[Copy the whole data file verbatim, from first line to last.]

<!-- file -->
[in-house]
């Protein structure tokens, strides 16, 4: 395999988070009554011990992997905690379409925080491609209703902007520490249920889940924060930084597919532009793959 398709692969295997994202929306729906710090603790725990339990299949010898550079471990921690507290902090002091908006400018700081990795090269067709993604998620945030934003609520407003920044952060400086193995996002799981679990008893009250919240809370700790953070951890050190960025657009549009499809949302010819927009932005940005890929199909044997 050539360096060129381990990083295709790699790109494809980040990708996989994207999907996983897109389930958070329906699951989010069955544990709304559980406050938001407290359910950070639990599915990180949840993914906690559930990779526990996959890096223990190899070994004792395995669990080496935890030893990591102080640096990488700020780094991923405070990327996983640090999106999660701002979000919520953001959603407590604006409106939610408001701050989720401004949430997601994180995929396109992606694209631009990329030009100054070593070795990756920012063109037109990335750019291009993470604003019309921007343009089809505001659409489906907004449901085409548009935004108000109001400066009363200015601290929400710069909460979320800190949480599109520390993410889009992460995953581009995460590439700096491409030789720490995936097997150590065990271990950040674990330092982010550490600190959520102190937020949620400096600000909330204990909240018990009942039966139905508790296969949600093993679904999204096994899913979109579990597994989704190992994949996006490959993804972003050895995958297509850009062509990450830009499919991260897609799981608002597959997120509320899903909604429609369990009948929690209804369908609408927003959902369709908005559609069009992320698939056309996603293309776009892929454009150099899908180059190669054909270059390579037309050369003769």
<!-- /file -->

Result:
[in-house]
């Protein structure tokens, strides 16, 4: 395999988070009554011990992997905690379409925080491609209703902007520490249920889940924060930084597919532009793959 398709692969295997994202929306729906710090603790725990339990299949010898550079471990921690507290902090002091908006400018700081990795090269067709993604998620945030934003609520407003920044952060400086193995996002799981679990008893009250919240809370700790953070951890050190960025657009549009499809949302010819927009932005940005890929199909044997 050539360096060129381990990083295709790699790109494809980040990708996989994207999907996983897109389930958070329906699951989010069955544990709304559980406050938001407290359910950070639990599915990180949840993914906690559930990779526990996959890096223990190899070994004792395995669990080496935890030893990591102080640096990488700020780094991923405070990327996983640090999106999660701002979000919520953001959603407590604006409106939610408001701050989720401004949430997601994180995929396109992606694209631009990329030009100054070593070795990756920012063109037109990335750019291009993470604003019309921007343009089809505001659409489906907004449901085409548009935004108000109001400066009363200015601290929400710069909460979320800190949480599109520390993410889009992460995953581009995460590439700096491409030789720490995936097997150590065990271990950040674990330092982010550490600190959520102190937020949620400096600000909330204990909240018990009942039966139905508790296969949600093993679904999204096994899913979109579990597994989704190992994949996006490959993804972003050895995958297509850009062509990450830009499919991260897609799981608002597959997120509320899903909604429609369990009948929690209804369908609408927003959902369709908005559609069009992320698939056309996603293309776009892929454009150099899908180059190669054909270059390579037309050369003769």